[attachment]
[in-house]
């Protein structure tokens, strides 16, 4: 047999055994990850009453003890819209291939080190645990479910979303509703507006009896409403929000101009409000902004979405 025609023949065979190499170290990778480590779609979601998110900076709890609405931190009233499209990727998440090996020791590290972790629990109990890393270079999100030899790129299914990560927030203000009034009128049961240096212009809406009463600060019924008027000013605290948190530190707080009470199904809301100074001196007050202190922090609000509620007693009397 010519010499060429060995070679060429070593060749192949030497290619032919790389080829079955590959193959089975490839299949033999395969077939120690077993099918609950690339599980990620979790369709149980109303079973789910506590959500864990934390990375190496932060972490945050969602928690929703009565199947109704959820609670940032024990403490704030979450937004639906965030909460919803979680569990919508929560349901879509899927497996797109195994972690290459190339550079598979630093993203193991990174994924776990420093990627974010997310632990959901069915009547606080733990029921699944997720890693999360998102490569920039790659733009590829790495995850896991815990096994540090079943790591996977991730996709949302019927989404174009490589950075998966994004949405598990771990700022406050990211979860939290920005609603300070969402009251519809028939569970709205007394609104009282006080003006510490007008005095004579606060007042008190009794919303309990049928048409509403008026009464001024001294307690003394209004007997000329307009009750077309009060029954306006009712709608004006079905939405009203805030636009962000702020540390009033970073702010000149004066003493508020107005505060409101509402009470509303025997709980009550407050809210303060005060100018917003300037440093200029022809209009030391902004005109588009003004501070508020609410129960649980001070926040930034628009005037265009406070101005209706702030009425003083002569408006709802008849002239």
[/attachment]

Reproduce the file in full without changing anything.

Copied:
[in-house]
């Protein structure tokens, strides 16, 4: 047999055994990850009453003890819209291939080190645990479910979303509703507006009896409403929000101009409000902004979405 025609023949065979190499170290990778480590779609979601998110900076709890609405931190009233499209990727998440090996020791590290972790629990109990890393270079999100030899790129299914990560927030203000009034009128049961240096212009809406009463600060019924008027000013605290948190530190707080009470199904809301100074001196007050202190922090609000509620007693009397 010519010499060429060995070679060429070593060749192949030497290619032919790389080829079955590959193959089975490839299949033999395969077939120690077993099918609950690339599980990620979790369709149980109303079973789910506590959500864990934390990375190496932060972490945050969602928690929703009565199947109704959820609670940032024990403490704030979450937004639906965030909460919803979680569990919508929560349901879509899927497996797109195994972690290459190339550079598979630093993203193991990174994924776990420093990627974010997310632990959901069915009547606080733990029921699944997720890693999360998102490569920039790659733009590829790495995850896991815990096994540090079943790591996977991730996709949302019927989404174009490589950075998966994004949405598990771990700022406050990211979860939290920005609603300070969402009251519809028939569970709205007394609104009282006080003006510490007008005095004579606060007042008190009794919303309990049928048409509403008026009464001024001294307690003394209004007997000329307009009750077309009060029954306006009712709608004006079905939405009203805030636009962000702020540390009033970073702010000149004066003493508020107005505060409101509402009470509303025997709980009550407050809210303060005060100018917003300037440093200029022809209009030391902004005109588009003004501070508020609410129960649980001070926040930034628009005037265009406070101005209706702030009425003083002569408006709802008849002239």